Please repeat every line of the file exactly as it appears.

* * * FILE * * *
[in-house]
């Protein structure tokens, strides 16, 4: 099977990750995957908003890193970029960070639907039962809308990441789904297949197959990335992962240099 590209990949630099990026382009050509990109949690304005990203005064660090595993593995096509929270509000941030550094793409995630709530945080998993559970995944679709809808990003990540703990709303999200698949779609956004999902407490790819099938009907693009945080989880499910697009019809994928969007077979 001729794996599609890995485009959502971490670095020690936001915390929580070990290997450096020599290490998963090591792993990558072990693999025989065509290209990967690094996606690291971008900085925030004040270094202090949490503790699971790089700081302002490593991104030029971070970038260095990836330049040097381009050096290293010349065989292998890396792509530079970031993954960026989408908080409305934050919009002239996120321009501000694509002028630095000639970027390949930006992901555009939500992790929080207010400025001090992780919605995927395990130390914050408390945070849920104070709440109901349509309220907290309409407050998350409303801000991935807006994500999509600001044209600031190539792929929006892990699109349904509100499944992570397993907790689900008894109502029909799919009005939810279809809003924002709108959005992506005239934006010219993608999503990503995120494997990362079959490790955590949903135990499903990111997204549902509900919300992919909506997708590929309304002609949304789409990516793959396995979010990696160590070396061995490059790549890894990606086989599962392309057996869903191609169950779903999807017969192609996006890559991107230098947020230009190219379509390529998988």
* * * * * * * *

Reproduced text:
[in-house]
């Protein structure tokens, strides 16, 4: 099977990750995957908003890193970029960070639907039962809308990441789904297949197959990335992962240099 590209990949630099990026382009050509990109949690304005990203005064660090595993593995096509929270509000941030550094793409995630709530945080998993559970995944679709809808990003990540703990709303999200698949779609956004999902407490790819099938009907693009945080989880499910697009019809994928969007077979 001729794996599609890995485009959502971490670095020690936001915390929580070990290997450096020599290490998963090591792993990558072990693999025989065509290209990967690094996606690291971008900085925030004040270094202090949490503790699971790089700081302002490593991104030029971070970038260095990836330049040097381009050096290293010349065989292998890396792509530079970031993954960026989408908080409305934050919009002239996120321009501000694509002028630095000639970027390949930006992901555009939500992790929080207010400025001090992780919605995927395990130390914050408390945070849920104070709440109901349509309220907290309409407050998350409303801000991935807006994500999509600001044209600031190539792929929006892990699109349904509100499944992570397993907790689900008894109502029909799919009005939810279809809003924002709108959005992506005239934006010219993608999503990503995120494997990362079959490790955590949903135990499903990111997204549902509900919300992919909506997708590929309304002609949304789409990516793959396995979010990696160590070396061995490059790549890894990606086989599962392309057996869903191609169950779903999807017969192609996006890559991107230098947020230009190219379509390529998988």